KK had more diagnoses than a dog has fleas.  But she couldn’t and wouldn’t let that stop her until remarkably close to the end, despite congestive heart failure, lung problems, kidney failure, diabetes, arthritis, neuropathy that prevented her taking more than a few steps on her own, and finally strokes and cancer as well.  I have probably forgotten some of the disabilities and chronic illnesses that KK came to terms with over the years.  That was her philosophy.  She did not accept; she came to terms.  If she’d had money to burn, I would have admired KK for the productive, satisfying life she constructed in spite of everything.  That she did so on a bare bones budget was truly an achievement.

Two friends

October 11, 2016

I watched KK let go of so much of what she loved both to do and to have, because she was realistic about her predicament and prospects.  She wanted to make those decisions for herself preventively and proactively rather than having them inflicted on her.  Before we met, she mostly gave up walking outdoors and started using a scooter, which was a terrific liberation for her.  Although KK adored cars, she finally relinquished not only driving but also the vehicle a friend had passed on to her.  She realized that far too much of her energy was spent cooking and doing household duties, so she couldn’t do her work of writing and editing.  She asked for the help she was more than qualified to receive.  Far past the point when most people would have applied for Social Security Disability, she finally did.  Over the years, KK stopped going out in the evening with very rare exceptions.  She gave up her Saturday trips to the Farmer’s Market where she knew everyone and everyone knew her. She was heartbroken when it was too muggy and hot for her to attend our wedding safely, and sent a cartoon of the Statue of Liberty kissing the figure of Justice that made everyone laugh.

KK began giving away her possessions, because she foresaw that her time at home was shrinking.  Even worse, after her strokes, she resigned from the writing group she had co-founded, and wrote farewell columns to her fans at Vermont Maturity and The Independent while she still could.  The year before she died, however, KK was in fighting form after a major fracture in her leg.  Even at a rehab facility with poor food and marginal care, she threw herself into physical, occupational and even speech therapy, and came back stronger.  The therapists were stunned at her motivation.

Very occasionally, I’d find KK down in the dumps, as when she finally got the one disease of which she’d always said brightly, “At least I don’t have cancer.”  The deaths of her two brothers hit her very hard, especially because the relationships had been difficult.  The loss of friends was never easy.  When the medical system had been egregious to her or her friends, KK usually railed, but sometimes it wore her down.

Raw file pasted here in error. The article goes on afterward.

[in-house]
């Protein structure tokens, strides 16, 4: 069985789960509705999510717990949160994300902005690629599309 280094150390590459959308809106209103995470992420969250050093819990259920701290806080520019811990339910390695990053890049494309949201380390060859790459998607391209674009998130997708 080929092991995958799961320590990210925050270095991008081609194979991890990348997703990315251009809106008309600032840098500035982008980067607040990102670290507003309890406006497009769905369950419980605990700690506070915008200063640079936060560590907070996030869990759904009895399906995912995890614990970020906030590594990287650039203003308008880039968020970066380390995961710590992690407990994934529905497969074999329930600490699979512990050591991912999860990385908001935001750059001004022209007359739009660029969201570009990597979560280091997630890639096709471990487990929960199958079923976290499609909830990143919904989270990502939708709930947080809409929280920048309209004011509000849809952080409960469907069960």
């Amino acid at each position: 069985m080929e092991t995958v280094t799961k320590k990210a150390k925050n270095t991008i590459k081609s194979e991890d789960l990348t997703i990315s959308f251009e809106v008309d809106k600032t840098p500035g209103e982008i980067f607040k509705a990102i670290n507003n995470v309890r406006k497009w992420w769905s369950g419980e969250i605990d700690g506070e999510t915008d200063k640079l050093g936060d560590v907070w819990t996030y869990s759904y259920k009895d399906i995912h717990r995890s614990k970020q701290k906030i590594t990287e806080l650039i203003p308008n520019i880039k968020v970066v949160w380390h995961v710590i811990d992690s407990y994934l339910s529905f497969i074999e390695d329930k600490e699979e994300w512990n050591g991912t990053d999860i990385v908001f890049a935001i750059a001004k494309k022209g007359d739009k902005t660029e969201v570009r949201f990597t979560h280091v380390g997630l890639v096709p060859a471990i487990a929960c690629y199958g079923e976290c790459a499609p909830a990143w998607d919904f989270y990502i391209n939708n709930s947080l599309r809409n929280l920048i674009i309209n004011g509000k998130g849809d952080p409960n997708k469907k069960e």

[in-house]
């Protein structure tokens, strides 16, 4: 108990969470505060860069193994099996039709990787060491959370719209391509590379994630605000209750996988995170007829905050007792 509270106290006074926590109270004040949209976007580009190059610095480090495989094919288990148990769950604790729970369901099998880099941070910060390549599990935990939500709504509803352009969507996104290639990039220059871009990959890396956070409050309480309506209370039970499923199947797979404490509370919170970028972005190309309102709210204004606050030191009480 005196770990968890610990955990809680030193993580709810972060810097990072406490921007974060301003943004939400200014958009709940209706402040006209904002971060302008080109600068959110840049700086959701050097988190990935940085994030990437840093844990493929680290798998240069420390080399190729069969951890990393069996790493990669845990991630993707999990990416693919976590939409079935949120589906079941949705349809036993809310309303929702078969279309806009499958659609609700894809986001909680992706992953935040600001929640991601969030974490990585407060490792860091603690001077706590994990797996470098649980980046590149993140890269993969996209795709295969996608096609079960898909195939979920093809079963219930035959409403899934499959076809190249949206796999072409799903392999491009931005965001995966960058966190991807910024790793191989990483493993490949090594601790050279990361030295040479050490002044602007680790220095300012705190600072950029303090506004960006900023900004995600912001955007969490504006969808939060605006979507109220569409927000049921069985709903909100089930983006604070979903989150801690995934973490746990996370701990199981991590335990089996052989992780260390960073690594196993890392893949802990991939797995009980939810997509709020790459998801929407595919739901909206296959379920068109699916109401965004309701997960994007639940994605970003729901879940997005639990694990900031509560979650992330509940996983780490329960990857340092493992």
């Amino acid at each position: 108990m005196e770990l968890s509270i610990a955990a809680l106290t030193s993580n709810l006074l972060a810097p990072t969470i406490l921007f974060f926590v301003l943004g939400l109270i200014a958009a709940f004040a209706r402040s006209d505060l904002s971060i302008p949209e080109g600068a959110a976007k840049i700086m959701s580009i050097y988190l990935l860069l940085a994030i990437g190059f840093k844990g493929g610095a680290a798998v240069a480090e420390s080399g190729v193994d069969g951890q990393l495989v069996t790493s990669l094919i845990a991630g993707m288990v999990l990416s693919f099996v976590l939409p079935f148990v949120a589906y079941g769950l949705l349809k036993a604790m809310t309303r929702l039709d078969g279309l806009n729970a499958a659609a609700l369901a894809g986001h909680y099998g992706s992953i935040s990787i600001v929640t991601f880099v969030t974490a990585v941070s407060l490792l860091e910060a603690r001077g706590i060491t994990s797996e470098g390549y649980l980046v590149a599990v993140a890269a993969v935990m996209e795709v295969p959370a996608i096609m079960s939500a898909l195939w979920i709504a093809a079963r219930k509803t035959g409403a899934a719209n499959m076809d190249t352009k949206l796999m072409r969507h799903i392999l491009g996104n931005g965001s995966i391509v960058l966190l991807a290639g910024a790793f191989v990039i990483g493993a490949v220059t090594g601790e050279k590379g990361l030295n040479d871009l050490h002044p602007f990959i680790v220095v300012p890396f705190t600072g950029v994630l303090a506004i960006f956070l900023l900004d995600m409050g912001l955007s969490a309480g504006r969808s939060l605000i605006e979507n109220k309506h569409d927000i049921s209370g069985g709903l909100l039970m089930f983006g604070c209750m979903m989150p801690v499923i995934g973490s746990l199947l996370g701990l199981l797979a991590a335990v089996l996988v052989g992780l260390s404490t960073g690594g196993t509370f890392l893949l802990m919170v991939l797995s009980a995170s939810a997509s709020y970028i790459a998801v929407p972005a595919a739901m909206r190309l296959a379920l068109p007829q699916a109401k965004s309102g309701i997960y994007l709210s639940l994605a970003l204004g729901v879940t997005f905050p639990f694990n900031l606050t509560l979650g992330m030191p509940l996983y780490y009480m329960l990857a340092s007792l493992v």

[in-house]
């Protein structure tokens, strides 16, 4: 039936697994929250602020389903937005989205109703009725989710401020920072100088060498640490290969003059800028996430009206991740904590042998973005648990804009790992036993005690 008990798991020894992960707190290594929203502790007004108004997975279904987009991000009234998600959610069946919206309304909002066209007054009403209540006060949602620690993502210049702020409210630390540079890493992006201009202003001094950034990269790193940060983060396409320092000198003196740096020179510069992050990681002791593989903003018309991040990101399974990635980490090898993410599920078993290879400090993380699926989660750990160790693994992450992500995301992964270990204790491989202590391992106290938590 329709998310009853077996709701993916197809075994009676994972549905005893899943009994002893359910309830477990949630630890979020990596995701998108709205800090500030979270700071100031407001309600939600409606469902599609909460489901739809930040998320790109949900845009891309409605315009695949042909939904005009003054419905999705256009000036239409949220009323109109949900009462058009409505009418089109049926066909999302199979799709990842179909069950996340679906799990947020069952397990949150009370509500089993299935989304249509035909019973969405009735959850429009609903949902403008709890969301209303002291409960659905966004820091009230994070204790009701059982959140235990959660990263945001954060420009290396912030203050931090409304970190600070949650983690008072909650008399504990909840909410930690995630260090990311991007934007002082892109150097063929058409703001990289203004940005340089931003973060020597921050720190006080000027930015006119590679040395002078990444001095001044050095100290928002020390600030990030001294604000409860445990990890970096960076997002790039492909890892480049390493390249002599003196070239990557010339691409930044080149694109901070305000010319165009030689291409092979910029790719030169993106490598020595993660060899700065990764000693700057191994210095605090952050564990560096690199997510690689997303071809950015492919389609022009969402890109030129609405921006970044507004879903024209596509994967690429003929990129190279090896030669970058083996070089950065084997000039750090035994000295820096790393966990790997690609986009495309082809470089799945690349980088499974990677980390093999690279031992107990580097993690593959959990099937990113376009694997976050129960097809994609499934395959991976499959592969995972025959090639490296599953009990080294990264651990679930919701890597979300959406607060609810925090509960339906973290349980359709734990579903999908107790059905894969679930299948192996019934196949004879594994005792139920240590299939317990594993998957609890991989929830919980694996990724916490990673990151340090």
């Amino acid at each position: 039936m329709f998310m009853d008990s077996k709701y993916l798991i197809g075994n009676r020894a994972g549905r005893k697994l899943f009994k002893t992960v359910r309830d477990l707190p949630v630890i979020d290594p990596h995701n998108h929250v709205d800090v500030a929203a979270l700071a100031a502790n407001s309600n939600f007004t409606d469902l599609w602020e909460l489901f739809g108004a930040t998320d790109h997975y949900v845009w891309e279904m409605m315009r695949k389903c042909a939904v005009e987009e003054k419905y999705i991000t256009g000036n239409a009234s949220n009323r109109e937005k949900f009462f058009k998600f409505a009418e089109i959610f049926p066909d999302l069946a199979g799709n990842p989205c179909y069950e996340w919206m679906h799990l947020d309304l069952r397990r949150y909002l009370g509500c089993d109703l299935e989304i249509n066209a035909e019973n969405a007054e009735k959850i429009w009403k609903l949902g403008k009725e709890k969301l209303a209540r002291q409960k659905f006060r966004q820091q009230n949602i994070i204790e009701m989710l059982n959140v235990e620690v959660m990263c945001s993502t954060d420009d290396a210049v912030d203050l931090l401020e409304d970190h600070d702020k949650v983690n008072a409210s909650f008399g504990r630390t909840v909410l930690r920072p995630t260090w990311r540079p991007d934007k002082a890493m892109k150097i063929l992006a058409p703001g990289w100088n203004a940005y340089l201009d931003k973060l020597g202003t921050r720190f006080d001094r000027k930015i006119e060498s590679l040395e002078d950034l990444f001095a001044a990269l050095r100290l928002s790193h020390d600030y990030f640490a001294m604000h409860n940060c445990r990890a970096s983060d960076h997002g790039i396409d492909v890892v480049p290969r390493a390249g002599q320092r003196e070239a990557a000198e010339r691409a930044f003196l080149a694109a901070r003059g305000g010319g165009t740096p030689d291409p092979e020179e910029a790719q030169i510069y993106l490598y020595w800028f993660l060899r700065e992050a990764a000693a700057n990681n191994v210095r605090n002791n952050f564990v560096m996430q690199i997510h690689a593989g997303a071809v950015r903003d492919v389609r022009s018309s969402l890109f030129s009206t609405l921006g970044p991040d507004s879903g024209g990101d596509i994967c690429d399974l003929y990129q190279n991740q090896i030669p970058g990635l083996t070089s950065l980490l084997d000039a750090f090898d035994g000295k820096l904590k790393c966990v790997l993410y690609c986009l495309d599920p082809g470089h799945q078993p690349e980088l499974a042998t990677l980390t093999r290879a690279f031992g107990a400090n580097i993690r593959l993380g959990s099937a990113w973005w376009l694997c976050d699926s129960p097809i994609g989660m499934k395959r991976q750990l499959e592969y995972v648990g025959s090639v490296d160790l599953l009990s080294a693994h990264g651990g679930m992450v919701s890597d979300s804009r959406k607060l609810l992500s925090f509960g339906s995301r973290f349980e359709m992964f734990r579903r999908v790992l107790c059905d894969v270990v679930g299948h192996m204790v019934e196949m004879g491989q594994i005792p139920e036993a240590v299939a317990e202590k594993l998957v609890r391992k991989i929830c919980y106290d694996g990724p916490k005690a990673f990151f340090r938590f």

Overall, though, KK’s ability to continue to enjoy life no matter what was jaw-dropping.  She relished every sunset out her million dollar window.  When an eye condition meant black shades over the panes, she could remember and smile.  As her once exceptional way with words diminished and reading even large print was too hard, she became even more visual.  A few flowers were an unending source of joy, especially if fragrant and from a friend’s garden.  She loved to listen to the jazz and blues music she sang when she had breath for it, both on local radio and in live performances, but she also enjoyed classical music.

Although KK loved her quiet Sundays when no one came in to help with personal care and household tasks, she made relationships with almost everyone who came to work with her.  It kept her young, she said.  As much as she appreciated assistance, occasionally the agency sent her someone who was more effort than help.  Always a taskmistress (albeit a benevolent one), KK rolled her eyes when I once asked how it was going with a new aide.  “Sweet as can be and dumb as I post.  I know I shouldn’t say that,” she replied.

The workers often had their own life issues – even bipolar disorder in one case – and KK was a pro at advocacy until her last few years, so she advised them, and made lifelong friends with some.  One exceptional person helped KK make and enforce even the most sensitive decisions.  KK asked the aide to tell me, in her presence, that the time would soon come for her to move to Respite House.  She couldn’t find the words herself.

At the very end, KK floated in and out of awareness, but she still felt joy at the “Mary flowers” I’d brought from my garden, and the poems I read to her.  She smiled when I put a copy of my newly published book on the shelf at her bedside, but she was too weak to say, “I told you so.”

My favorite thing of KK’s was a yellowed piece of embroidery which read “The path to the house of a friend is never long.”  She gave it to her best friend, whom she’d known since she was twenty.  But I can’t complain.  Over her mother’s end table in my living room hangs another embroidery:  “Friendship has no name but love.”